Stink I

Paradise Lost

Renting my own apartment was one of the best steps I have made as a functioning adult.

Walking into it and realizing that I finally had a place to call my own nearly brought me to tears. Happy tears. Though I had been content for many years to be a roommate, that time sometimes felt like purgatory* just waiting for paradise.

Paradise had been found.

Then one day soon after moving in, I returned home to a smell I had not encountered in any home I’d lived before.


The snake in the Garden.

Yes, several of my neighbors smoked cigarettes and it didn’t matter that they did it in their apartment and not mine. More often than not, the smell of nicotine and tar wafted through the HVAC ductwork and lingered in my home. My home.

Air filters and air fresheners helped, but nothing could quite eradicate the smell, er, stench. Though my home had so, so many good characteristics, the invasive scent of cigarette smoke was the singular drawback to perfection.

At least, I was able to get a spiritual application out of this “tragedy.” Unfortunately, the spiritual application was a tragedy too – how much must my sins stink to the Holy Spirit?

“Do you not know that your body is the temple of the Holy Spirit who is in you, whom you have from God, and you are not your own? For you were bought at a price; therefore glorify God in your body and in your spirit, which are God’s.” (I Corinthians 6:19-20**)




There is a solution! Spiritual aromatherapy.

In the Old Testament Tabernacle and its successor, the Temple, the altar of incense sat in front of the curtain of the Holy of Holies and contained a special blend of spices that were burned continuously. As with everything in the Tabernacle, God had given specific instructions about this incense.

But as for the incense which you shall make, you shall not make any for yourselves, according to its composition. It shall be to you holy for the Lord. Whoever makes any like it, to smell it, he shall be cut off from his people.” (Exodus 30:37-38)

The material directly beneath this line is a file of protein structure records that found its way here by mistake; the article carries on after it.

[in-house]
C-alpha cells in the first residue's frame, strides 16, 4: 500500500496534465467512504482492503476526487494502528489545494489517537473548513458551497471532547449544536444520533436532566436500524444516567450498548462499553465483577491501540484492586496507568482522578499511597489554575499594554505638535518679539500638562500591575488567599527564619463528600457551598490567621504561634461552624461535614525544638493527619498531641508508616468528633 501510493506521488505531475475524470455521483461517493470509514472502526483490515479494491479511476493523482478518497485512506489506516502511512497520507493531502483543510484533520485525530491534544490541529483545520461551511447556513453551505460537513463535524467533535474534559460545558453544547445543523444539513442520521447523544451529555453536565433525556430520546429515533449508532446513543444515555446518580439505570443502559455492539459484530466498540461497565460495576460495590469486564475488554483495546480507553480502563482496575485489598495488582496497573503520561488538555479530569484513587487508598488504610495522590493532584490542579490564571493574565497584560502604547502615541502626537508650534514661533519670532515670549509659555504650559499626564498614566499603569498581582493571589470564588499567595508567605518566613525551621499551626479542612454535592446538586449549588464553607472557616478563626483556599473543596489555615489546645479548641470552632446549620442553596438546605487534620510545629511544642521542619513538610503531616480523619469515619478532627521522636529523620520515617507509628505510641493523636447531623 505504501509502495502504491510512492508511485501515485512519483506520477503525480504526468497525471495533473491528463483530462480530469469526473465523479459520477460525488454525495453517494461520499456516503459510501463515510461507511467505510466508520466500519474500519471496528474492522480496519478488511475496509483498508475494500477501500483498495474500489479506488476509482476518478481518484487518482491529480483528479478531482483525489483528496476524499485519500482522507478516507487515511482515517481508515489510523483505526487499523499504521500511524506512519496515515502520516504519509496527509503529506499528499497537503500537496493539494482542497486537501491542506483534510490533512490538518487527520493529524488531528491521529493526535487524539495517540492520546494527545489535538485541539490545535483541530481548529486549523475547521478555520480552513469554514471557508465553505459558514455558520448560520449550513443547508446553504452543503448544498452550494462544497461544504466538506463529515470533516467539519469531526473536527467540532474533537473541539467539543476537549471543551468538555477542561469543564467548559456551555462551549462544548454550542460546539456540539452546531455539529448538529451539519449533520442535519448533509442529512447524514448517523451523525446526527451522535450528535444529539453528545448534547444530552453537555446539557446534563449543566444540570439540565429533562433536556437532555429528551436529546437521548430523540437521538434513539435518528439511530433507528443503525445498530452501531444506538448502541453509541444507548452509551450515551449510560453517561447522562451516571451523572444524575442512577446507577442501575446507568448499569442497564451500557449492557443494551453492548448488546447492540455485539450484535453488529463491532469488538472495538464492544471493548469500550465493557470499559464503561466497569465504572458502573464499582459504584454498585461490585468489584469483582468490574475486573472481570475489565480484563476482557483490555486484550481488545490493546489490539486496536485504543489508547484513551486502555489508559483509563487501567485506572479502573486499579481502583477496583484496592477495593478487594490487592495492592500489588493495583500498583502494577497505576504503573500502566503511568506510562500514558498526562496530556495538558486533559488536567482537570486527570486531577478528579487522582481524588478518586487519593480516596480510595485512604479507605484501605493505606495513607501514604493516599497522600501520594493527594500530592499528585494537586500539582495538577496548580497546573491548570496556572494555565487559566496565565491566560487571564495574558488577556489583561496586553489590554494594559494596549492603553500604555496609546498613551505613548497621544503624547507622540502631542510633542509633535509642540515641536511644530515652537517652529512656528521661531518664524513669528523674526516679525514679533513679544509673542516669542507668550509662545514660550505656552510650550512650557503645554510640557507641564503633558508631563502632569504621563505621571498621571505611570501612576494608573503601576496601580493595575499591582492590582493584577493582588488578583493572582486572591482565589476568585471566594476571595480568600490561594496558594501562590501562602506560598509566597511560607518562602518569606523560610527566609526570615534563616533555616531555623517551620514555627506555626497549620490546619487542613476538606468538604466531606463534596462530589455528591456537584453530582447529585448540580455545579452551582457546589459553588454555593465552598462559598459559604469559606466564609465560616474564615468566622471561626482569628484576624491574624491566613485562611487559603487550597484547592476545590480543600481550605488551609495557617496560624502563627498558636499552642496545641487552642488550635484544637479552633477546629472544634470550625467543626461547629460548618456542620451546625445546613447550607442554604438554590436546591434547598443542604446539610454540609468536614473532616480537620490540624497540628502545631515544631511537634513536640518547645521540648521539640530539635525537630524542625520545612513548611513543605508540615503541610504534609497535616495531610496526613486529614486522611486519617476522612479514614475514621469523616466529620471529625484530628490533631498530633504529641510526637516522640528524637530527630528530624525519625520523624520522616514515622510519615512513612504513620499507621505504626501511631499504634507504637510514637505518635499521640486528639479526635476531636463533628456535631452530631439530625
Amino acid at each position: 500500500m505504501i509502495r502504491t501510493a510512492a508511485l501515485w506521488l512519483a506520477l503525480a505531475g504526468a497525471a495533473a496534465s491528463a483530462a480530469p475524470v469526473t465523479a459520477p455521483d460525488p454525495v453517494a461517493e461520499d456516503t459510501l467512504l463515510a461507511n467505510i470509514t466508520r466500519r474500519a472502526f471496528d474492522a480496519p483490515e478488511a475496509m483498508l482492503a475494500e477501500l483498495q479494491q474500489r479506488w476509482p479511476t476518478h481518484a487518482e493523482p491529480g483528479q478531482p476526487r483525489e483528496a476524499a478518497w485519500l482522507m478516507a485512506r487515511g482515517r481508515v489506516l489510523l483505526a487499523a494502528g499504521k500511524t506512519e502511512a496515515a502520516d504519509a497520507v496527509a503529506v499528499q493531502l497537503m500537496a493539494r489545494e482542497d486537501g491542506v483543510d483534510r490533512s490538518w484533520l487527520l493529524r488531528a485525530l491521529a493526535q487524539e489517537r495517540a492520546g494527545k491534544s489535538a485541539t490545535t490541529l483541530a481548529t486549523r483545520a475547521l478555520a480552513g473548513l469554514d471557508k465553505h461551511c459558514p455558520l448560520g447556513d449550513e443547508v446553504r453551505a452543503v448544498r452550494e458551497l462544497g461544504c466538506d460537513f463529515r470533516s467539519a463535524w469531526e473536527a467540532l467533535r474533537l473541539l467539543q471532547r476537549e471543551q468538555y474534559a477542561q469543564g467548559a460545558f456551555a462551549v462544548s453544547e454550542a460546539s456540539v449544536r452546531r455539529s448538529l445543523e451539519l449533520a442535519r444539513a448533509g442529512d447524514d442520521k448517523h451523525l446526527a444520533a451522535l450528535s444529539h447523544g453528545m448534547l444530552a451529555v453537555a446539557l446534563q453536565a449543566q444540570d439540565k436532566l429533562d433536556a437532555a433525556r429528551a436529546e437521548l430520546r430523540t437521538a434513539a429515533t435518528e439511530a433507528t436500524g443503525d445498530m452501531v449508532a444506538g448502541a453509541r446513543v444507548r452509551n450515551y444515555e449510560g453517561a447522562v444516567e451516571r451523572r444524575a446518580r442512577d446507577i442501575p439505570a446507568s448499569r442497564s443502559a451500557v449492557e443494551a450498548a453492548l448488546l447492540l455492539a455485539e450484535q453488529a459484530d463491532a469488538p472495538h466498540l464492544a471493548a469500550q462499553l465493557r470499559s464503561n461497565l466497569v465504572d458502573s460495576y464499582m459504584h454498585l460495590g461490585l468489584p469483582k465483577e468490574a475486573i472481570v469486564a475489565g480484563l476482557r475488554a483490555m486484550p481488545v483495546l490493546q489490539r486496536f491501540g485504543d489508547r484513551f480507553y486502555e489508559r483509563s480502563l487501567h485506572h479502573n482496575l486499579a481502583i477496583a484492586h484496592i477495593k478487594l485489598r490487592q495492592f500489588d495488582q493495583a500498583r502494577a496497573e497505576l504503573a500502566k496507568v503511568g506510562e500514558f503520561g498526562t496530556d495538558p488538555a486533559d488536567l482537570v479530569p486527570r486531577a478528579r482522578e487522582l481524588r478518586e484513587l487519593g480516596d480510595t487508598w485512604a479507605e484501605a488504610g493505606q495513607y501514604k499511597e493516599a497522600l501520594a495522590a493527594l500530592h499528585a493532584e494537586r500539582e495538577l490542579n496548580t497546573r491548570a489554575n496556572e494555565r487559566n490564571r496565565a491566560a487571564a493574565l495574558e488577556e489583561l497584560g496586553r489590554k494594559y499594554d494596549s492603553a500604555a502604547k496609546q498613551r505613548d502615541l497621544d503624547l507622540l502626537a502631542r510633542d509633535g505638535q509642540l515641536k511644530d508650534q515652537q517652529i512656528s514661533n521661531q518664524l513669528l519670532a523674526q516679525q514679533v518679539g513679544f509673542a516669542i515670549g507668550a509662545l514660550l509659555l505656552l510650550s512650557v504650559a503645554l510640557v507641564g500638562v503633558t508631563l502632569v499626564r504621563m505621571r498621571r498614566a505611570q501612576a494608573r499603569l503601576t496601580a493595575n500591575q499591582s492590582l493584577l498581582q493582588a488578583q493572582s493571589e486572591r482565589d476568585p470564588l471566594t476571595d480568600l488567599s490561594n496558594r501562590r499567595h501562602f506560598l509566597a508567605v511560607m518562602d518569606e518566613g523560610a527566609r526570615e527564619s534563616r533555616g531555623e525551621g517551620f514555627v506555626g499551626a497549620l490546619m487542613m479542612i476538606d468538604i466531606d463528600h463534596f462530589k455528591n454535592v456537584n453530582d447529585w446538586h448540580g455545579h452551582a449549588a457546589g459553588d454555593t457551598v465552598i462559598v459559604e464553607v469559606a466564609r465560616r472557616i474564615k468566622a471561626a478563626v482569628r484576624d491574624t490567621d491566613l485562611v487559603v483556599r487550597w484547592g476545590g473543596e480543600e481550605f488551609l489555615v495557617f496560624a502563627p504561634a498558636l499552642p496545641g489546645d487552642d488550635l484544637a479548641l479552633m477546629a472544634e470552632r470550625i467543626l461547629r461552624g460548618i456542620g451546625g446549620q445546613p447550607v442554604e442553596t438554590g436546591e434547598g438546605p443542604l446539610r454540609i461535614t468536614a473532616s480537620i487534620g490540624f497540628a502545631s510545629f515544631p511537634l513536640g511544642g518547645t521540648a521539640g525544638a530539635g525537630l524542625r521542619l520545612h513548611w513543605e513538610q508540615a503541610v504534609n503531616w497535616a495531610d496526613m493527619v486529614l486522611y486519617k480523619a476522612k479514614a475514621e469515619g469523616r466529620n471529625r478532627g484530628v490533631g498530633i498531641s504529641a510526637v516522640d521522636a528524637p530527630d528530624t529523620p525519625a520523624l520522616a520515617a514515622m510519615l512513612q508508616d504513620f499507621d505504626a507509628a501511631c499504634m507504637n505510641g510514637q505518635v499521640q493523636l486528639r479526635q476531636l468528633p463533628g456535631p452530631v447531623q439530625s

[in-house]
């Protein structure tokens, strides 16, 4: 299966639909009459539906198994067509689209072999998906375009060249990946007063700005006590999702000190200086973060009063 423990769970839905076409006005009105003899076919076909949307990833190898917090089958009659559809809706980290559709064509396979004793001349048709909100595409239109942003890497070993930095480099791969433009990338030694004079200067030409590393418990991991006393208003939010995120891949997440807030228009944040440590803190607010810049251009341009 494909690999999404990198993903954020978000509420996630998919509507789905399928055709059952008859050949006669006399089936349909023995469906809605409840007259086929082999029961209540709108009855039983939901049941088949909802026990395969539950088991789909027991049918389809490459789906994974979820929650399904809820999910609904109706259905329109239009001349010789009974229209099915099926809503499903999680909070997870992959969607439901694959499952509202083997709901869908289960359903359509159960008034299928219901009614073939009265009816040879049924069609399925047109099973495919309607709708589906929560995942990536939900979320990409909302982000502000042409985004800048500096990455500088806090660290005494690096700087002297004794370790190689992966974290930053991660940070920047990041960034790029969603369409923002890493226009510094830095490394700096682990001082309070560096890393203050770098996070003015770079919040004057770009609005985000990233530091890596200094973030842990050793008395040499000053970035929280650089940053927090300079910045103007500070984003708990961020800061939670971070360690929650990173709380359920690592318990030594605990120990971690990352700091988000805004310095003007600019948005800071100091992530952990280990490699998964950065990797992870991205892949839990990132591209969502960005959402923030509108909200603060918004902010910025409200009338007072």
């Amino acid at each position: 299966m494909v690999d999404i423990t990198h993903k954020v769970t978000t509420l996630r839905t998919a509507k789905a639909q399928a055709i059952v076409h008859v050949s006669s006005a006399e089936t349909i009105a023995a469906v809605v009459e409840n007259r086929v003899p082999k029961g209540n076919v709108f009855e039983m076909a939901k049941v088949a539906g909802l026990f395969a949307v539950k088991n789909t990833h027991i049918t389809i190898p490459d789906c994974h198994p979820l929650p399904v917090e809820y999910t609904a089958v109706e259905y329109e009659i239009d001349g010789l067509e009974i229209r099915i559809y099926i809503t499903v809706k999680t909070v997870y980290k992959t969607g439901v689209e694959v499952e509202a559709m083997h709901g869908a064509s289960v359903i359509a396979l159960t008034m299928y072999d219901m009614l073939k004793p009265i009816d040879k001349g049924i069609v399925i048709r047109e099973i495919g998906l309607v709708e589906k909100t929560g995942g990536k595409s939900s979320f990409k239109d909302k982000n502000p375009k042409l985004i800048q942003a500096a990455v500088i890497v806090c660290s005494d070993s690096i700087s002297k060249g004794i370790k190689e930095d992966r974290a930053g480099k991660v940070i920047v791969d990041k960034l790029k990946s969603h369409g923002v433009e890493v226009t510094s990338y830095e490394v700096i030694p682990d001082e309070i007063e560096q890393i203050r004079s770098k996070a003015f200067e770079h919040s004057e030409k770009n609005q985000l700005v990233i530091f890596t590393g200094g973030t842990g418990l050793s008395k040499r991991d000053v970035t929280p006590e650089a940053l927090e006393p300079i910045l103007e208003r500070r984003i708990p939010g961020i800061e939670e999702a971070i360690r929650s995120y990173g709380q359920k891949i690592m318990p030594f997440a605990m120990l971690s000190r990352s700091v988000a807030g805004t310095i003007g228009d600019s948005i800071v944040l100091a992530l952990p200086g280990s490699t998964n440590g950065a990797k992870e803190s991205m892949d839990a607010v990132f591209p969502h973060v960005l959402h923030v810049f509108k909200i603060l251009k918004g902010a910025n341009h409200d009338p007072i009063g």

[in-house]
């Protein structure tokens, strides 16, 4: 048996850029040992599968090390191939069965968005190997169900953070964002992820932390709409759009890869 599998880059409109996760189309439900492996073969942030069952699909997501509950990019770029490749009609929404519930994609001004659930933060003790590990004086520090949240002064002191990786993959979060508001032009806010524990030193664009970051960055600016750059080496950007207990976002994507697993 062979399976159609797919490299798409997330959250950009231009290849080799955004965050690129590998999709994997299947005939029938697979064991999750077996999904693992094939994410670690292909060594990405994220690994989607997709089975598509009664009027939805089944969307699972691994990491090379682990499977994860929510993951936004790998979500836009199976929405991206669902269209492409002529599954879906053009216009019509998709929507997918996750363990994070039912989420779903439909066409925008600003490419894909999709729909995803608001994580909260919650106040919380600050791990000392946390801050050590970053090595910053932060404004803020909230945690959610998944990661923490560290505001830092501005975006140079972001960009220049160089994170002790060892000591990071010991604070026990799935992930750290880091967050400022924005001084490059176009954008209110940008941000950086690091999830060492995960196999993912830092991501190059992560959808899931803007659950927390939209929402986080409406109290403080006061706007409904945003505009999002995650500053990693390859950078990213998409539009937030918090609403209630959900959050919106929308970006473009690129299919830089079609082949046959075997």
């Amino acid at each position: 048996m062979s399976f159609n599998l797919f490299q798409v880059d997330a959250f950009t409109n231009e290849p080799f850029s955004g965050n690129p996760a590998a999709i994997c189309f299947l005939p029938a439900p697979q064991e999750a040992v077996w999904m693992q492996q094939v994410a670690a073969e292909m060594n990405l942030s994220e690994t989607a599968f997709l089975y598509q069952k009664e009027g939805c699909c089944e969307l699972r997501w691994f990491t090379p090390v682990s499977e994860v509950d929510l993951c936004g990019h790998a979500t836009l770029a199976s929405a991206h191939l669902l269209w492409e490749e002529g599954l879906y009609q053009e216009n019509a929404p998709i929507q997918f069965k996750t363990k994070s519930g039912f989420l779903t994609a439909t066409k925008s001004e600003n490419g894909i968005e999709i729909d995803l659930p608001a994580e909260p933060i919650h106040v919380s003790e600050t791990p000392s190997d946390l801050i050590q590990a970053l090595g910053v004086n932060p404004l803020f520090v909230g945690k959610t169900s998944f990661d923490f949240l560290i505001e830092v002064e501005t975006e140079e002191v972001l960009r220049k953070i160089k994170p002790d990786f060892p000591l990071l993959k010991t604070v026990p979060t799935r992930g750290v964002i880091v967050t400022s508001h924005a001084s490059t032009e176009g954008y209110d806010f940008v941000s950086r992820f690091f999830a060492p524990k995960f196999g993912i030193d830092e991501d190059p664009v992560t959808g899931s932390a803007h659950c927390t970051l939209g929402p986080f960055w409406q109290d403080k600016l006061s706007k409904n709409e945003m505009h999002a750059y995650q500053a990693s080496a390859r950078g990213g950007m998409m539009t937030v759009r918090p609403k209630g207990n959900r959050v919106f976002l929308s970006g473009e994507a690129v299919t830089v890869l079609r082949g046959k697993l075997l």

This altar of incense symbolized the prayers of God’s people, as seen in passages in both the Old and New Testaments.

Let my prayer be set before You as incense,
The lifting up of my hands as the evening sacrifice. (Psalm 141:2)

 Now when He had taken the scroll, the four living creatures and the twenty-four elders fell down before the Lamb, each having a harp, and golden bowls full of incense, which are the prayers of the saints. (Revelation 5:8, see also 8:3-4)

he warning from Exodus remains: if our prayers are symbolized in the aromatic spices of the former temple, how much more should we be careful that those spices (our prayers) are used for His glory and not ours.

You ask [pray] and do not receive, because you ask amiss, that you may spend it on your pleasures. (James 4:3, emphasis mine)

The Spirit doesn’t want a home where the pleasures of the world are celebrated. Where the stench of smoke fouls the air. Where sin overpowers our prayers like strange incense upon the altar. Where we view God as our magic genii whom we can manipulate into giving us whatever we want.

Our spiritual aromatherapy begins when we recognize that God is our Father and our Judge. We serve One who is both Love and Holy.

Because He is our Judge, we approach Him in humility. But because He is our Father, we can confess our sins knowing that He will hear us. Thankfully, His grace is matchless because it is limitless, and His forgiveness is peerless because it is boundless.

“Confess your trespasses to one another, and pray for one another, that you may be healed. The effective, fervent prayer of a righteous man avails much.” (James 5:16)

Paradise regained.

* I don’t believe in purgatory, of course, merely a figure of speech.

** All Scripture taken from the New King James Version®. Copyright © 1982 by Thomas Nelson. Used by permission. All rights reserved.

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